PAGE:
Iran is more determined than ever to produce a nuclear weapon. But sanctions and other Western efforts are having an impact, and Tehran now claims it wants to negotiate. The U.S. and Europe should expose this stalling tactic for the sham that it is. And the West’s policy on Burma provides the perfect paradigm for doing so.
For decades, the regime in Burma has been as despicable as the one in Iran. The ruling junta has used violence and murder to stifle dissent, denied freedom and human rights to its people, and counted itself as an ally of North Korea and other despotic regimes.
The United States and Europe used sanctions and public diplomacy to try to effect change in Burma. We cut off non-humanitarian funds, targeted the regime with stiff sanctions, and publicly challenged the junta on its human rights abuses. For years, these efforts failed to produce any meaningful change. The junta would promise to enact reforms, only to quickly reverse course or never follow through.
But the United States and its allies weren’t deterred. The Bush and Obama administrations and bipartisan majorities in Congress progressively increased sanctions and diplomatic pressure on Burma. In 2010, Burma held a fraudulent election, called it reform, and asked the U.S. and other nations to ease up on sanctions. The world refused.
And then something remarkable and unexpected happened. The Burmese junta installed a “civilian government” that actually began making real and meaningful reforms. It released hundreds of political prisoners, freed Aung San Suu Kyi and allowed her to openly criticize the regime, declared a cease-fire with some ethnic groups, and set in motion elections that might be free and fair. Senator Mitch McConnell, who has championed freedom in Burma for years, recently declared, “Burma has made more progress toward democracy in the past six months than it has in decades.”
In response to these real reforms, the U.S. and its allies have offered real rewards. Secretary Clinton announced that the U.S. would restore full relations with Burma. The French foreign minister recently visited Burma (the first visit by a high-ranking French official in nearly 25 years) and announced an increase in aid. And the U.S. and Europe have promised to ease and lift sanctions if Burma continues on the path to a free and open society.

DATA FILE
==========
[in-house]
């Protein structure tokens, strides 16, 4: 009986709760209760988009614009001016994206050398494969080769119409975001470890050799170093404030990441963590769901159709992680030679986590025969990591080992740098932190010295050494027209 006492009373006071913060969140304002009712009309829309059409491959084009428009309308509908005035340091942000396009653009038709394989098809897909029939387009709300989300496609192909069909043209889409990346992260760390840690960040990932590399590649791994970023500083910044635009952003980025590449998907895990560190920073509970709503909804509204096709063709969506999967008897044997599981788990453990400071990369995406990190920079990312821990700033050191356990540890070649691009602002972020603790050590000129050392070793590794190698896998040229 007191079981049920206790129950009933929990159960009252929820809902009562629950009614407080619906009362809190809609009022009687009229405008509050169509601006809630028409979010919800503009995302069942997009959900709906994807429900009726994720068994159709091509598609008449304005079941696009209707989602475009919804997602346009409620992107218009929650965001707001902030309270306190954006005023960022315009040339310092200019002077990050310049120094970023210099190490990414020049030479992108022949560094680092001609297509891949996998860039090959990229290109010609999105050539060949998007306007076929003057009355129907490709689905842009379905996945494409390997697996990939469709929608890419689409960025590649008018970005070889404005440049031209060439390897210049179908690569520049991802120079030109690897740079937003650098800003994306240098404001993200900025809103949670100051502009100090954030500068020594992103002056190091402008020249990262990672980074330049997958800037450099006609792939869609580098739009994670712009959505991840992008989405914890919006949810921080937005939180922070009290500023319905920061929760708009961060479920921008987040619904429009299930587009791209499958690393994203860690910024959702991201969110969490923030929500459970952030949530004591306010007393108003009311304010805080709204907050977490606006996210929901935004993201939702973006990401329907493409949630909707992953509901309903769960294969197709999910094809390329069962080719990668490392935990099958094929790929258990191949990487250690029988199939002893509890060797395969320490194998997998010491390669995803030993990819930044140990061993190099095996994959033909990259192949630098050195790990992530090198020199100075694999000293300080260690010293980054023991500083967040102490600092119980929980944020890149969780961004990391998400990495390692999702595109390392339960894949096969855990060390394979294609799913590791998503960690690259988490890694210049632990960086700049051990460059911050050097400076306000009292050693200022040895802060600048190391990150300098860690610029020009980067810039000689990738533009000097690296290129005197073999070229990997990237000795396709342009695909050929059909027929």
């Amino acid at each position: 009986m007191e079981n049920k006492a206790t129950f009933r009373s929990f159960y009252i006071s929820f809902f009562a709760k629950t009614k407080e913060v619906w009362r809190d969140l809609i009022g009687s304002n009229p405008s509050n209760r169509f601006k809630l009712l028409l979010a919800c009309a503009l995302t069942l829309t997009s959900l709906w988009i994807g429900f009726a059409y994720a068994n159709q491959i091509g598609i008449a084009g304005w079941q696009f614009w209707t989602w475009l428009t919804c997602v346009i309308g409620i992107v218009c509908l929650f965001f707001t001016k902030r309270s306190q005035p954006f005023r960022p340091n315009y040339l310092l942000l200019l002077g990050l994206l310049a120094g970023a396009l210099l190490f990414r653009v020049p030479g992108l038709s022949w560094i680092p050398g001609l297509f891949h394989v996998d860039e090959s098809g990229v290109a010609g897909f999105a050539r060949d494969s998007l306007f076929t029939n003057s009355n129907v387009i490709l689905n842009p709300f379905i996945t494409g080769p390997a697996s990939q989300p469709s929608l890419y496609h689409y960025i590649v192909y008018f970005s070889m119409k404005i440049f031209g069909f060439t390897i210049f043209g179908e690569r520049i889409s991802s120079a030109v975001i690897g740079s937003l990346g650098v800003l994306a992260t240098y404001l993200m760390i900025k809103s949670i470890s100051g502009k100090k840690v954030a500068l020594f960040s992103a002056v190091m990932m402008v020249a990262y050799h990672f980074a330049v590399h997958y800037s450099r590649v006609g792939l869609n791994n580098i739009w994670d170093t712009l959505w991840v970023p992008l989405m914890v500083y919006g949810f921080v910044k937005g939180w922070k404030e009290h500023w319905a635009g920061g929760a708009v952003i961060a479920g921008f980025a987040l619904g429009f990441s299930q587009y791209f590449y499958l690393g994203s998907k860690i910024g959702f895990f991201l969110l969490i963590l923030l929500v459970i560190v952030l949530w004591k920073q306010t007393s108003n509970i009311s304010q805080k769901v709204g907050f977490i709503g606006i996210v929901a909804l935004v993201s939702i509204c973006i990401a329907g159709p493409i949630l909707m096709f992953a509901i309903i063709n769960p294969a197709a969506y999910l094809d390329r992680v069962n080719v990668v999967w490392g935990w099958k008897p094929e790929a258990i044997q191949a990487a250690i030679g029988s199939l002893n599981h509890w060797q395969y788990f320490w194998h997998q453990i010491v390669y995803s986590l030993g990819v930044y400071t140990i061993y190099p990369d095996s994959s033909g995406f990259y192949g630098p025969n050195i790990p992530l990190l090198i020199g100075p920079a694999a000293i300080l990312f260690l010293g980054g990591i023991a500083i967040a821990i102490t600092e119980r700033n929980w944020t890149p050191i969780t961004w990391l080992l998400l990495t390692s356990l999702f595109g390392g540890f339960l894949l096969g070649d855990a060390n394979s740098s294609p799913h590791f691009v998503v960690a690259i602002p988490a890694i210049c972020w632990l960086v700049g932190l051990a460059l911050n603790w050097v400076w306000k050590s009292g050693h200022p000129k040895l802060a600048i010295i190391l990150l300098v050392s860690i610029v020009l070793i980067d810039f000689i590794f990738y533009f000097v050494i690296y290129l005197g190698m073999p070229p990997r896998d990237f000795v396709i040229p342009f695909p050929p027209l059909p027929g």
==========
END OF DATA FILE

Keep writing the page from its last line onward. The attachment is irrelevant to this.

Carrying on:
The West stood united in Burma and refused to give an inch until the junta made concrete reforms. If sanctions have any chance of working in Iran, the U.S. and Europe must adhere to the same policy.
The West must refuse to sit at the bargaining table until Iran takes real action to curtail its nuclear program. If Iran fails to meet this test (as it most surely will), Iran’s offer to negotiate will be exposed for the fraud it is.
The Iranians have constantly dangled the prospect of talks to divide the West and buy more time to develop their nuclear program. This latest offer for negotiations might appeal to White House and E.U. officials who want to avoid confrontation at any cost. But playing the fool to the mullahs in Iran won’t solve the problem or make it go away.
By demanding real reforms before negotiating, the West can expose Iran’s stalling tactics and continue to apply pressure via sanctions and covert actions. It’s unlikely that these actions alone will stop Iran’s nuclear program. But the U.S. and Europe currently have the momentum. If we fall into Iran’s negotiations ploy, we will lose it.
David Meyers served in the White House from 2006 to 2009, and later in the United States Senate. He is currently pursuing graduate studies at Columbia University. His personal website is DavidRossMeyers.com.